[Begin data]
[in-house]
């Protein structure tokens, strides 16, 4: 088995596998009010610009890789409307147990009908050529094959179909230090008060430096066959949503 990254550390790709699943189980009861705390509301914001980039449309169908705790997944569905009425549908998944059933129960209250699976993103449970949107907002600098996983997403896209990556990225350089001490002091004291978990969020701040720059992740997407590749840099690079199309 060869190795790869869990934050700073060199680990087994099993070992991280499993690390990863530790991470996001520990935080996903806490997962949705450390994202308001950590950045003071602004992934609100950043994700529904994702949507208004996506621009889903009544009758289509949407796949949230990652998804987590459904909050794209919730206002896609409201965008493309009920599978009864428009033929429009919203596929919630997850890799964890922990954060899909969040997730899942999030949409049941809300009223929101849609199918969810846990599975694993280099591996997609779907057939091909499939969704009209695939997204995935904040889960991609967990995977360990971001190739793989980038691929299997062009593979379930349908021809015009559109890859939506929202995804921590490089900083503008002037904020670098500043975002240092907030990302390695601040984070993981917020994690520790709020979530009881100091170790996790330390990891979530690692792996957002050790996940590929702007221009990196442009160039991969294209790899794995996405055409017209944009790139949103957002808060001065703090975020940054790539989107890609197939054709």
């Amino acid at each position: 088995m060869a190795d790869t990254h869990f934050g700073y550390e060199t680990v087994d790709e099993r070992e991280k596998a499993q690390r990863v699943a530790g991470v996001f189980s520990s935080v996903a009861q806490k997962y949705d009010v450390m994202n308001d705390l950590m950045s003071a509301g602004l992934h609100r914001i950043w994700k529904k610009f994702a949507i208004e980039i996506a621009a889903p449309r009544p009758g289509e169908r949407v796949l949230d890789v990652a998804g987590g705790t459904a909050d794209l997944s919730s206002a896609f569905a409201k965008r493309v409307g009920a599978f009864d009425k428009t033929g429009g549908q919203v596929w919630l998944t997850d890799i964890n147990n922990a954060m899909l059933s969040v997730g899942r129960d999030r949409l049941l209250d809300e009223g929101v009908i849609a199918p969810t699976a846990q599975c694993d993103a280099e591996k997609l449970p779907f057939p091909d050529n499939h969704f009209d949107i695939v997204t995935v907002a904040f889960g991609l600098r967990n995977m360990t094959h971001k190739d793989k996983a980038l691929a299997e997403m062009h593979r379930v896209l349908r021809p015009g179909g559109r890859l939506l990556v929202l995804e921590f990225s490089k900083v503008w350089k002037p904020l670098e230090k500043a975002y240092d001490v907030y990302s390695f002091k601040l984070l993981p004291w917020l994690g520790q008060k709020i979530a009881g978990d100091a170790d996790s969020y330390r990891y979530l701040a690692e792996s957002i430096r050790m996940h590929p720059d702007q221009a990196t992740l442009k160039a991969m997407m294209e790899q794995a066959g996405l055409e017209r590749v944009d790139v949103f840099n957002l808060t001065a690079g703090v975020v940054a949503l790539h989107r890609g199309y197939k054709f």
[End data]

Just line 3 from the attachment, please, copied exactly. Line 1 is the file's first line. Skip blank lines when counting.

């Amino acid at each position: 088995m060869a190795d790869t990254h869990f934050g700073y550390e060199t680990v087994d790709e099993r070992e991280k596998a499993q690390r990863v699943a530790g991470v996001f189980s520990s935080v996903a009861q806490k997962y949705d009010v450390m994202n308001d705390l950590m950045s003071a509301g602004l992934h609100r914001i950043w994700k529904k610009f994702a949507i208004e980039i996506a621009a889903p449309r009544p009758g289509e169908r949407v796949l949230d890789v990652a998804g987590g705790t459904a909050d794209l997944s919730s206002a896609f569905a409201k965008r493309v409307g009920a599978f009864d009425k428009t033929g429009g549908q919203v596929w919630l998944t997850d890799i964890n147990n922990a954060m899909l059933s969040v997730g899942r129960d999030r949409l049941l209250d809300e009223g929101v009908i849609a199918p969810t699976a846990q599975c694993d993103a280099e591996k997609l449970p779907f057939p091909d050529n499939h969704f009209d949107i695939v997204t995935v907002a904040f889960g991609l600098r967990n995977m360990t094959h971001k190739d793989k996983a980038l691929a299997e997403m062009h593979r379930v896209l349908r021809p015009g179909g559109r890859l939506l990556v929202l995804e921590f990225s490089k900083v503008w350089k002037p904020l670098e230090k500043a975002y240092d001490v907030y990302s390695f002091k601040l984070l993981p004291w917020l994690g520790q008060k709020i979530a009881g978990d100091a170790d996790s969020y330390r990891y979530l701040a690692e792996s957002i430096r050790m996940h590929p720059d702007q221009a990196t992740l442009k160039a991969m997407m294209e790899q794995a066959g996405l055409e017209r590749v944009d790139v949103f840099n957002l808060t001065a690079g703090v975020v940054a949503l790539h989107r890609g199309y197939k054709f």